The indictment of the International Criminal Court has failed

The indictment of the International Criminal Court has failed

The acquittals of the former rulers of the Ivory Coast, Laurent Gbagbo and Charles Blé Goudé, are a new setback for the International Criminal Court and a mockery for the victims, says Dirke Köpp. For the victims of the political crisis in Ivory Coast, it is almost eight years lost. So long ago, former Ivorian President

The acquittals of the former rulers of the Ivory Coast, Laurent Gbagbo and Charles Blé Goudé, are a new setback for the International Criminal Court and a mockery for the victims, says Dirke Köpp.

For the victims of the political crisis in Ivory Coast, it is almost eight years lost. So long ago, former Ivorian President Laurent Gbagbo and his former Youth Minister Charles Blé Goudé have been arrested. A short time later, the prosecutors of the International Criminal Court (ICTY) in The Hague were investigating allegations of grave human rights crimes.

A quick review: After the election in Ivory Coast at the end of 2010, the country suddenly had two presidents: Laurent Gbagbo, who had ruled the country thanks to multiple electoral deferrals from 2000 to 2010, and Alassane Ouattara, a longtime opposition politician. Ouattara was the legitimate winner of the presidential election for the United Nations, the EU and former colonial power France, but Gbagbo was sworn in anyway. Around 3000 casualties demanded the months-long power struggle. At the end, Laurent Gbagbo was arrested and transferred to the IStGh several months later, and four years later the trial began.

Abrupt acquittals

The trial lasted three years before the ICC – before it ended abruptly with two acquittals. Despite numerous testimonies, Chief Prosecutor Fatou Bensouda and her colleagues failed to prove to the judges that there was a “common plan” to keep Laurent Gbagbo in power. A plan that would have accepted or even ordered the deaths of civilians.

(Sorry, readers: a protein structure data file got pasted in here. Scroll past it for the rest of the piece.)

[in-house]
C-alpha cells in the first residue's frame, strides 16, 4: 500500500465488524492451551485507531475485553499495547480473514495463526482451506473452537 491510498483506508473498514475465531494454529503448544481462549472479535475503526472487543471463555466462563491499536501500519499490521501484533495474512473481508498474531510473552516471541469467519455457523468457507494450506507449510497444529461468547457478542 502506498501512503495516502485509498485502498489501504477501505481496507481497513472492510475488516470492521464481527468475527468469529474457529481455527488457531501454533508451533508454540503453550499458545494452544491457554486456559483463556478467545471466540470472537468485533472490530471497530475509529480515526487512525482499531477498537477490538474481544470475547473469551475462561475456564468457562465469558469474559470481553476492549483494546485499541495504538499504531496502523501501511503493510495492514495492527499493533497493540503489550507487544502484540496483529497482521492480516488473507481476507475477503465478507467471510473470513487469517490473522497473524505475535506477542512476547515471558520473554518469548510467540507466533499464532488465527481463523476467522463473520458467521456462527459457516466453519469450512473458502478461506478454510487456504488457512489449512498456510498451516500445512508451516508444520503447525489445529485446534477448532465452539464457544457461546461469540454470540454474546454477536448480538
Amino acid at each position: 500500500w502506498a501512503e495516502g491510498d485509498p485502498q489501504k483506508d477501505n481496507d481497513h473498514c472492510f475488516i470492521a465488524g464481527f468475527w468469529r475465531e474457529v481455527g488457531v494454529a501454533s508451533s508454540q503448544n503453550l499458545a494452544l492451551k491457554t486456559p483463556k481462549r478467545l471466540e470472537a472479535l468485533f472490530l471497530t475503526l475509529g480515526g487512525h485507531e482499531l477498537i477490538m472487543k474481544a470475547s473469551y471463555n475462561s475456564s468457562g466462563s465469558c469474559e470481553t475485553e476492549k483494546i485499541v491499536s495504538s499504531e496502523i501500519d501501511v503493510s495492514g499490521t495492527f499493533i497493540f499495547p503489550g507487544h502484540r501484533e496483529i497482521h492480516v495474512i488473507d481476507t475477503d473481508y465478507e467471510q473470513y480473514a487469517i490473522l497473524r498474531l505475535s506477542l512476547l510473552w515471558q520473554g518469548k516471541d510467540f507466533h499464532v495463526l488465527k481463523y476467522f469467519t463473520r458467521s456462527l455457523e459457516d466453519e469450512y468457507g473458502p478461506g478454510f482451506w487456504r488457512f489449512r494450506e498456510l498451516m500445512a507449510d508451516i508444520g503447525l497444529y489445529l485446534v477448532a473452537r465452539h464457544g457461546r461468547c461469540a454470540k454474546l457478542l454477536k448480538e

Dirke Köpp Comment Image App
Dirke Köpp heads the editorial office French for Africa

It is a well-known scenario: Gbagbo is the third high-ranking African politician to whom the prosecutors of the International Criminal Court can not prove guilty. Back in 2014, there was a lack of evidence of blame for Kenyan President Uhuru Kenyattaof the 1300 dead and 600,000 refugees following the 2007 Kenyan elections. The charges against Kenyatta were subsequently dropped. The same thing happened in the case of Kenyan Vice President William Ruto. The crimes that Kenyatta and Ruto were charged with were in many ways similar to those accused of Laurent Gbagbo. In 2018, former Congolese militia leader Jean-Pierre Bemba was acquitted of not being able to prove to him that it was his orders that led the militia in the Central African Republic to murder, burn and torture people. Sudan’s ruler Omar al-Bashir can not even be brought to justice because he evades arrest.

That makes you angry. And it raises questions: are the prosecutors working so sloppily that a conviction is prevented? Or are the high-ranking politicians involved so well connected that it is impossible to take evidence? In the case of Kenyatta and Bemba, it is known that witnesses were intimidated and bribed. Bemba was even convicted for that.

Water on the mills of the critics

These setbacks are water on the mills of the critics of the ICC. Especially in Africa there are many for whom the court is just another instrument of the international community to weaken Africa. It is not to be denied that in the political crises in Africa (but of course elsewhere), it is always the civilians who suffer the most. Also by Siegerjustiz is the critics talk. In the case of Côte d’Ivoire, for example, the role of today’s President Alassane Ouattara and his followers – or should we say henchmen? – not examined at all. They may not have been as innocent of escalating the crisis as they look.

In the case of Gbagbo / Blé Goudé, the prosecution can still appeal against the acquittals. But why should she find the evidence she has not been able to provide in recent years?

The victims are in any case the victims of the political crisis in Ivory Coast (and in Kenya, the Central African Republic, Sudan) – there is no legal justice for them. It is almost as if the dead were not the result of human will and human ruthlessness, but the inevitable consequences of a sudden onset of natural disaster: no one will be held accountable, though the number of victims and the damage are huge. May that be true?

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